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Battaglie Negli Spazi Stellari

Battaglie Negli Spazi Stellari (1978) Movie Poster
  •  Italy  •    •  96m  •    •  Directed by: Alfonso Brescia.  •  Starring: John Richardson, Yanti Somer, Walter Maestosi, Massimo De Cecco, Gaetano Balestrieri, Massimo Bonetti, Aldo Canti, Omero Capanna, Romeo Costantini, Giuseppe Fortis, Daniele Dublino, Manfred Freyberger, Marco Gelardini.  •  Music by: Marcello Giombini.
      A spaceship investigates an out-of-control planet and discovers a computer that controls an underground civilization.

Review:

Image from: Battaglie Negli Spazi Stellari (1978)
Image from: Battaglie Negli Spazi Stellari (1978)
Image from: Battaglie Negli Spazi Stellari (1978)
Image from: Battaglie Negli Spazi Stellari (1978)
Image from: Battaglie Negli Spazi Stellari (1978)
Image from: Battaglie Negli Spazi Stellari (1978)
Image from: Battaglie Negli Spazi Stellari (1978)
Image from: Battaglie Negli Spazi Stellari (1978)
Image from: Battaglie Negli Spazi Stellari (1978)
Image from: Battaglie Negli Spazi Stellari (1978)
Alfosno Brescia's BATTLE OF THE STARS was actually the first of no less that five (5) ultra low budget Italian made grade C movies inspired by the success of STAR WARS in 1977. Which, by the way, is not meant to put them down, but to help classify these odd, offbeat little gems of Italian genre cinema. And by that I mean what might be referred to as "second tier" cinema using basic entertainment formulas to make movies of different genres that existed as sort of pure entertainments. You don't learn anything by watching them (except perhaps how to make a low budget genre film), there are (usually) no greater messages or meanings to be gleaned, and a week later there would be something else just like it there instead.

Starting first with the sword & sandal Peplum films, then graduating to Gothic horror movies, spy thrillers, space operas, spaghetti westerns, WW2 potboilers, urban crime & police films, giant shark mayhem and finally a quick spate of science fiction quickies, all of the films were "inspired by" the success of a major blockbuster that would then be imitated to satisfy the hunger of movie audiences who wanted to see more. So in 1977 the film to emulate was STAR WARS, at least by providing audiences with some threadbare contrivance involving space ships, guys in foil suits, robots, otherworldly dames wearing odd hats or hairdos, laser guns, star fighter dogfights, some sort of semi-robotic alien overlord, and plenty of pseudo-technical mumbo jumbo that would lend some weight to the shenanigans.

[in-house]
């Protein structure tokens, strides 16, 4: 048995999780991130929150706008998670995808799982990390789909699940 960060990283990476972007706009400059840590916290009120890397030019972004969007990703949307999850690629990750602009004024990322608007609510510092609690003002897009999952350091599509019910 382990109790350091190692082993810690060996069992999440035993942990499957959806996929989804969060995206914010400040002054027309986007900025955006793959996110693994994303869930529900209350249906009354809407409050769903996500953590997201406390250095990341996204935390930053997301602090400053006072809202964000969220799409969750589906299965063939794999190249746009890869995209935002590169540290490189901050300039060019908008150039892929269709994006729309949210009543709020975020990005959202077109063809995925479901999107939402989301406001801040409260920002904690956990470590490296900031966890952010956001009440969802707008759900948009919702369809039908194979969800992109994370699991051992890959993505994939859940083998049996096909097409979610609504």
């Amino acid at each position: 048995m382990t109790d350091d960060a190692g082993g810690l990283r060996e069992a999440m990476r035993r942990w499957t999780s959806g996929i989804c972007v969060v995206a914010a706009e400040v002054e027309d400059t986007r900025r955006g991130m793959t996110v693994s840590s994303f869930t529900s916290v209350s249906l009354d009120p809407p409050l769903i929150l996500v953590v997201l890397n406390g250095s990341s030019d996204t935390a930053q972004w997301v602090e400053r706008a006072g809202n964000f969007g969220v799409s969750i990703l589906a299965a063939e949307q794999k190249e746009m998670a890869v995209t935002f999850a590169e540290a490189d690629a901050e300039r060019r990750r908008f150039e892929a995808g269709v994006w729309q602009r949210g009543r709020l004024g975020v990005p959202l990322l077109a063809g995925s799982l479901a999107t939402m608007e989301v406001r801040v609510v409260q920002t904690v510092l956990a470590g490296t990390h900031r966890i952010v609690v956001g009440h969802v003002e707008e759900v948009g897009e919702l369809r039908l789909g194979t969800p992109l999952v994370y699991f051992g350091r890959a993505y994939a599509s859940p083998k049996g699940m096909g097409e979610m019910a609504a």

Spaghetti westernwar potboilercrime drama director Alfonso Brescia (billed as Al Brady in an attempt to not frighten distributors away from the material) did a marvelous job of making five movies for the price of maybe one medium budget Hollywood hit by reusing the same stock casts of actors, the same costumes, sets, special effects, even the same special effects sequences & basic story lines, and a marvelous cacophony of a couple hours of electronic ambient space music composed & performed by genre favorite Marcello Giombini. The films were all recycled into each other to stretch budgets across a series of paste-up jobs that, on their surface, seemed to offer much of the same visual vocabulary as the George Lucas & Steven Spielberg hits that were dominating the box offices.

The difference is of course what these films say with their vocabulary, which is admittedly far less than what STAR WARS or CLOSE ENCOUNTERS OF THE 3RD KIND were able to say, but you have to keep in mind that BATTLE OF THE STARS for instance was filmed over a course of maybe three weeks, with perhaps two more allotted for post-production work. The goals that the movies set out to achieve was far less than Lucas & Spielberg's more lofty ideals. Not because Brescia and his castscrews were untalented, but because the point was just to string together 90 odd minutes of events that would sell movie tickets, using their talents & guile to stretch their budgets to the absolute limits.

On that plane of consideration the movies are marvelous examples of the human imagination using bits and pieces of nothing to come up with nine hours of entertainment. BATTLE OF THE STARS would be quickly followed by COSMOS: WAR OF THE PLANETS, which would in turn be quickly followed by WAR OF THE ROBOTS, which would in turn be quickly followed by STAR ODYSSEY, and finally the pseudo-pulp porno THE BEAST IN SPACE, the less said about which the better. It's easy to laugh at them but if you understand why the movies look as threadbare as they do it helps one to quantify what they may or may not have achieved.

The most remarkable thing that can be said about them perhaps is that people are STILL watching the things some 30 years after they were tossed haphazardly at audiences. Sadly the surviving elements of the movies still available today leave a lot to be desired, with crummy fullscreen versions formatted for home video and dubiously dubbed into English that do indeed come across as quite silly at times, so it is perhaps to be unfair when judging their collective merits based on what's left, hence my neutral 510 score. What I and others admire about them though is how comparatively honest they are about just being quickie entertainments. Sure, the costumes and klunky sets & effects will make sophisticated contemporary audiences gag with laughter or embarrassment, depending on your temperament.

But that's part of the charm of B grade cinema which, once you get down to it, Mr. Lucas was paying homage to with his STAR WARS and Indiana Jones movies. You can't fault art for imitating the life that it is imitating itself, perhaps.


Review by Steve Nyland from the Internet Movie Database.